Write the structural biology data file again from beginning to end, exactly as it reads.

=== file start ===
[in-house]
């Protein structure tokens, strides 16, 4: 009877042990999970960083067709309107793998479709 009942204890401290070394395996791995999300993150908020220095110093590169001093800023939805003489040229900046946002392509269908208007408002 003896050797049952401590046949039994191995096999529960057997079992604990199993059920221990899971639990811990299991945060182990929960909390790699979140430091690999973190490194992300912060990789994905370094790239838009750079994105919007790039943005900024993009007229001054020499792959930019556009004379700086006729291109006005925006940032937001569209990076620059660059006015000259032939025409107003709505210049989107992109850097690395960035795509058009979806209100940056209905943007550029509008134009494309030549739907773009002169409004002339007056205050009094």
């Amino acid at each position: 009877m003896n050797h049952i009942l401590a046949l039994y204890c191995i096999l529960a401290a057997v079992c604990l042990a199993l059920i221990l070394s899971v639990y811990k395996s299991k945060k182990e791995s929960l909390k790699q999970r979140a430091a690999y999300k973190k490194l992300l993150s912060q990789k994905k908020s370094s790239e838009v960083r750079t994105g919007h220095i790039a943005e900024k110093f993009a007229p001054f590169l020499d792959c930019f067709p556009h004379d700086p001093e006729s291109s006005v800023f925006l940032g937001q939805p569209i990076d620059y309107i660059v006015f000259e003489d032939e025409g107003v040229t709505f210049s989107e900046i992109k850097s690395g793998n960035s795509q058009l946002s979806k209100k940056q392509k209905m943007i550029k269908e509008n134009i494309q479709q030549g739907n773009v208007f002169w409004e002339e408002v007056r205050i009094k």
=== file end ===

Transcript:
[in-house]
């Protein structure tokens, strides 16, 4: 009877042990999970960083067709309107793998479709 009942204890401290070394395996791995999300993150908020220095110093590169001093800023939805003489040229900046946002392509269908208007408002 003896050797049952401590046949039994191995096999529960057997079992604990199993059920221990899971639990811990299991945060182990929960909390790699979140430091690999973190490194992300912060990789994905370094790239838009750079994105919007790039943005900024993009007229001054020499792959930019556009004379700086006729291109006005925006940032937001569209990076620059660059006015000259032939025409107003709505210049989107992109850097690395960035795509058009979806209100940056209905943007550029509008134009494309030549739907773009002169409004002339007056205050009094």
């Amino acid at each position: 009877m003896n050797h049952i009942l401590a046949l039994y204890c191995i096999l529960a401290a057997v079992c604990l042990a199993l059920i221990l070394s899971v639990y811990k395996s299991k945060k182990e791995s929960l909390k790699q999970r979140a430091a690999y999300k973190k490194l992300l993150s912060q990789k994905k908020s370094s790239e838009v960083r750079t994105g919007h220095i790039a943005e900024k110093f993009a007229p001054f590169l020499d792959c930019f067709p556009h004379d700086p001093e006729s291109s006005v800023f925006l940032g937001q939805p569209i990076d620059y309107i660059v006015f000259e003489d032939e025409g107003v040229t709505f210049s989107e900046i992109k850097s690395g793998n960035s795509q058009l946002s979806k209100k940056q392509k209905m943007i550029k269908e509008n134009i494309q479709q030549g739907n773009v208007f002169w409004e002339e408002v007056r205050i009094k």